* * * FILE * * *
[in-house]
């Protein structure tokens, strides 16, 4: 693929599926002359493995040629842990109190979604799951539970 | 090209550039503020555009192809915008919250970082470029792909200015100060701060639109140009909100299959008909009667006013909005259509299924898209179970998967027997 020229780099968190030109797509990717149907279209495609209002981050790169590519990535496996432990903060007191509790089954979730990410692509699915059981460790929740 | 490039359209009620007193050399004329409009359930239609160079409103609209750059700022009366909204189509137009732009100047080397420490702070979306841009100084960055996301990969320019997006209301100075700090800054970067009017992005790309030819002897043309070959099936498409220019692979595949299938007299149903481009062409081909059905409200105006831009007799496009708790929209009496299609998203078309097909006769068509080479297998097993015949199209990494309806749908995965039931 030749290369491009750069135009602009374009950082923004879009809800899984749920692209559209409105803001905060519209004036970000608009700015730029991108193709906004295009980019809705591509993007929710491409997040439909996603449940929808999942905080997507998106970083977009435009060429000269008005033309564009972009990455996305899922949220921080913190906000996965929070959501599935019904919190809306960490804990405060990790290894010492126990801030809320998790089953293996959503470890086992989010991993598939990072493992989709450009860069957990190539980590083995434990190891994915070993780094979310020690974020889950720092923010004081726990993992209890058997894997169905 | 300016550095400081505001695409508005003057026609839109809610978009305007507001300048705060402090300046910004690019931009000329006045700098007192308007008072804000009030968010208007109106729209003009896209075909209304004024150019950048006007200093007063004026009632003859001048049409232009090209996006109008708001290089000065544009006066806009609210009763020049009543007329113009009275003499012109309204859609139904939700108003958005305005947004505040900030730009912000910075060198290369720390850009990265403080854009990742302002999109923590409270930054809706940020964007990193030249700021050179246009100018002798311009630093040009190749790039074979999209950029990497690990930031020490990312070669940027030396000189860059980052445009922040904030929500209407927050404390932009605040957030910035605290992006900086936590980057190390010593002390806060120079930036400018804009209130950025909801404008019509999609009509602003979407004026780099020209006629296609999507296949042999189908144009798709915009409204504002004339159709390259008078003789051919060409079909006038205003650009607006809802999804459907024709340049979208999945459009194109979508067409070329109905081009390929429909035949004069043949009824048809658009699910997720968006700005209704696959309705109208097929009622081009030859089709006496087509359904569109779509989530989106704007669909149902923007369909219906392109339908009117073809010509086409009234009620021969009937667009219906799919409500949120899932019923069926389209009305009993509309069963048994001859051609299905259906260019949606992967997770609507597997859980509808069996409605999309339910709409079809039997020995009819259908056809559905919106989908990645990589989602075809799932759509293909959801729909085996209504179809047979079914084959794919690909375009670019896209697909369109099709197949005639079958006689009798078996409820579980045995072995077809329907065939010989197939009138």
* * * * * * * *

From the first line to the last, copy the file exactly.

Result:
[in-house]
């Protein structure tokens, strides 16, 4: 693929599926002359493995040629842990109190979604799951539970 | 090209550039503020555009192809915008919250970082470029792909200015100060701060639109140009909100299959008909009667006013909005259509299924898209179970998967027997 020229780099968190030109797509990717149907279209495609209002981050790169590519990535496996432990903060007191509790089954979730990410692509699915059981460790929740 | 490039359209009620007193050399004329409009359930239609160079409103609209750059700022009366909204189509137009732009100047080397420490702070979306841009100084960055996301990969320019997006209301100075700090800054970067009017992005790309030819002897043309070959099936498409220019692979595949299938007299149903481009062409081909059905409200105006831009007799496009708790929209009496299609998203078309097909006769068509080479297998097993015949199209990494309806749908995965039931 030749290369491009750069135009602009374009950082923004879009809800899984749920692209559209409105803001905060519209004036970000608009700015730029991108193709906004295009980019809705591509993007929710491409997040439909996603449940929808999942905080997507998106970083977009435009060429000269008005033309564009972009990455996305899922949220921080913190906000996965929070959501599935019904919190809306960490804990405060990790290894010492126990801030809320998790089953293996959503470890086992989010991993598939990072493992989709450009860069957990190539980590083995434990190891994915070993780094979310020690974020889950720092923010004081726990993992209890058997894997169905 | 300016550095400081505001695409508005003057026609839109809610978009305007507001300048705060402090300046910004690019931009000329006045700098007192308007008072804000009030968010208007109106729209003009896209075909209304004024150019950048006007200093007063004026009632003859001048049409232009090209996006109008708001290089000065544009006066806009609210009763020049009543007329113009009275003499012109309204859609139904939700108003958005305005947004505040900030730009912000910075060198290369720390850009990265403080854009990742302002999109923590409270930054809706940020964007990193030249700021050179246009100018002798311009630093040009190749790039074979999209950029990497690990930031020490990312070669940027030396000189860059980052445009922040904030929500209407927050404390932009605040957030910035605290992006900086936590980057190390010593002390806060120079930036400018804009209130950025909801404008019509999609009509602003979407004026780099020209006629296609999507296949042999189908144009798709915009409204504002004339159709390259008078003789051919060409079909006038205003650009607006809802999804459907024709340049979208999945459009194109979508067409070329109905081009390929429909035949004069043949009824048809658009699910997720968006700005209704696959309705109208097929009622081009030859089709006496087509359904569109779509989530989106704007669909149902923007369909219906392109339908009117073809010509086409009234009620021969009937667009219906799919409500949120899932019923069926389209009305009993509309069963048994001859051609299905259906260019949606992967997770609507597997859980509808069996409605999309339910709409079809039997020995009819259908056809559905919106989908990645990589989602075809799932759509293909959801729909085996209504179809047979079914084959794919690909375009670019896209697909369109099709197949005639079958006689009798078996409820579980045995072995077809329907065939010989197939009138």